advice for a pre nursing student?

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    I am currently in a community college doing my prereqs to get into nursing school, and it is very competitive around here, I was thinking of taking a CNA program in the summer to give me both experience and maybe increase my chances on getting into a nursing school, any thoughts?, would this be worth it?. I'm in southern California and the CNA programs all vary from 500-2000$. Also If anyone around the Los Angeles area recommends any specific programs?
  2. 4 Comments so far...

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    Do any of the schools require previous experience for admission? If not, this would be an unnecessary expense. Suggest you focus all of your efforts on maxxing out your GPA instead.
  4. 0
    Quote from xoandi816x
    I am currently in a community college doing my prereqs to get into nursing school, and it is very competitive around here, I was thinking of taking a CNA program in the summer to give me both experience and maybe increase my chances on getting into a nursing school, any thoughts?, would this be worth it?. I'm in southern California and the CNA programs all vary from 500-2000$. Also If anyone around the Los Angeles area recommends any specific programs?
    Lots of people get accepted with no experience in a hospital. But it would be a good experience to see what nurses REALLY do and what a hospital is REALLY like before deciding on a nursing career. Youd have one leg up!
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    Some programs do give extra points to people with healthcare experience. If your program is one of those, it wouldn't hurt, but you can also see if you can fullfill that requirement through an unlicensed or volunteer position that would require less investment of time, money, and energy (assuming earning money isn't the goal).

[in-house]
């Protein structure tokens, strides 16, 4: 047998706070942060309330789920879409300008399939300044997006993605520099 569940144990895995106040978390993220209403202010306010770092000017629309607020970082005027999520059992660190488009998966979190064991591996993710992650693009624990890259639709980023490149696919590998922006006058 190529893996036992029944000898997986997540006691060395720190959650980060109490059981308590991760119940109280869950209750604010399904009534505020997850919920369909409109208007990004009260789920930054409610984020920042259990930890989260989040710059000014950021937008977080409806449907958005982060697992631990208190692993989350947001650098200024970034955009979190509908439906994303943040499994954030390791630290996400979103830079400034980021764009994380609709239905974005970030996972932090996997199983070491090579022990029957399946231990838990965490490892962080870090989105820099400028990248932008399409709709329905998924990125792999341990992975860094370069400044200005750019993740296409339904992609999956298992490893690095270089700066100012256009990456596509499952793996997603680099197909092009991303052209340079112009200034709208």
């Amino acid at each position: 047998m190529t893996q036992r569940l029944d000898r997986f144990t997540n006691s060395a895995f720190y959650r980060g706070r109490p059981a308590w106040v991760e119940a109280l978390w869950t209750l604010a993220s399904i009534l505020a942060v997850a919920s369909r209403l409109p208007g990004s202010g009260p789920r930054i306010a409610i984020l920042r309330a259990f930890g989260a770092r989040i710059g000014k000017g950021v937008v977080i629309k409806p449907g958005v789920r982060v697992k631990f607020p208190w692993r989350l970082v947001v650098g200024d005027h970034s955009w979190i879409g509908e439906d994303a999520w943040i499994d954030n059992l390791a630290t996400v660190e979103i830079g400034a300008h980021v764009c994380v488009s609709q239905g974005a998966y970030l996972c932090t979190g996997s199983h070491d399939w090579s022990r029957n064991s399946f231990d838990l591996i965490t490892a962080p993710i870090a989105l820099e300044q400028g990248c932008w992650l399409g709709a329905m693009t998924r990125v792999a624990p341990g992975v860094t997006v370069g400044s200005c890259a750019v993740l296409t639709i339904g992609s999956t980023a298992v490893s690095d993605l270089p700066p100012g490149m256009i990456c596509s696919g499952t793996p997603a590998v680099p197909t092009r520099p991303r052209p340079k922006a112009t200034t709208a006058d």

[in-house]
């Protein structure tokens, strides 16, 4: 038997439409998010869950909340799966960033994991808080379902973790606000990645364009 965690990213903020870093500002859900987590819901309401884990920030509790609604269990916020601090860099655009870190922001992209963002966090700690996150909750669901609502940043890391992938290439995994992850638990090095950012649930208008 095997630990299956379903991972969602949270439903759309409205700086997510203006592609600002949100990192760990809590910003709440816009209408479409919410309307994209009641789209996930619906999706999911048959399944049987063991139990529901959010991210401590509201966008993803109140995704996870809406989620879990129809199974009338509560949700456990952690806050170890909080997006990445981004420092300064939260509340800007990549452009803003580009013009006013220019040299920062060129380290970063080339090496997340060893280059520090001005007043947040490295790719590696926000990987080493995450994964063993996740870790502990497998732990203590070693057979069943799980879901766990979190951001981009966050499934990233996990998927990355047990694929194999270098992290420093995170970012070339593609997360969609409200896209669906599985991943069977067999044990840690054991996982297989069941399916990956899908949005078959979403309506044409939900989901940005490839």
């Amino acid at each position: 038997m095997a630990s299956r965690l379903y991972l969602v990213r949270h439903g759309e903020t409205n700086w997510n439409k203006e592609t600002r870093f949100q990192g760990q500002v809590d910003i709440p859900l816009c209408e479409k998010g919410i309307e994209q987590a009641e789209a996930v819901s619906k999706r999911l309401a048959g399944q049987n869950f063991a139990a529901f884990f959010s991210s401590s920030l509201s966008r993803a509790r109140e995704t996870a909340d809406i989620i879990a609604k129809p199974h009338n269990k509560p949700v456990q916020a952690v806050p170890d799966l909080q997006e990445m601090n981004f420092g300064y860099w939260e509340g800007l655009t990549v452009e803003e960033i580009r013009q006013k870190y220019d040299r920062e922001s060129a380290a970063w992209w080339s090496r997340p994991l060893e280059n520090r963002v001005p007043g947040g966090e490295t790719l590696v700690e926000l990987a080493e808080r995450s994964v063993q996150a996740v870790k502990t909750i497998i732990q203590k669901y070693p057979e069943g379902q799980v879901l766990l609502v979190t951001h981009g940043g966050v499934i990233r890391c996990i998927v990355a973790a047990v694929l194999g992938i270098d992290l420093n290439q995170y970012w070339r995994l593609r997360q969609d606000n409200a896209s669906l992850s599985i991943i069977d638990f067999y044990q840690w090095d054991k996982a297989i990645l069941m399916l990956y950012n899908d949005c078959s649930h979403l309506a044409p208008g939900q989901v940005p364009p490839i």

Don't expect to go straight into a hospital, though. Just like with nurses, most hospitals want experienced CNAs, and many CNAs end up starting in LTC (nursing homes).

    I agree that the experience and confidence you'll gain in interacting with patients, taking vitals, and so on will be invaluable. If I'm having trouble with someone's vitals, I turn to an experienced, responsible CNA. They're taking vitals on many people every day, while I'm doing it only if there is a specific issue or they can't get to it when I need it, so they have a lot more practice. The flip side of this is that people who have previously worked as a CNA sometimes have a hard time in nursing school unlearning bad habits, or just doing things the exact way the school wants.

    Working as a CNA while you go through school may also give you a foot in the door if you want to work as an RN at the facility where you're working.
  6. 0
    Hi!

    I recently got a job as a CNA at a hospital here in the Twin Cities. The position is for an NST/HUC (pretty much the same thing as a CNA, lots of responsibilities everywhere) and I can agree with most of what everyone is saying. For me, I wasn't even getting interviews without having NA experience elsewhere, just to get a job as an NA in a hospital. I have a few nurses I work with that started out as an NA/HUC at the desk, and then were offered RN jobs when they were almost finished with RN school.

    It's really all about what you want! If your program requires CNA, definitely do it, but if you just want experience, maybe you should try it I can honestly say it's not my favorite... it's a lot of work and many patients per NA (of course, you work under an RN!) but still, it's difficult. I tried working in Senior Care and I just couldn't do it. I lasted about 3 weeks.

    I hope everything works out for you!


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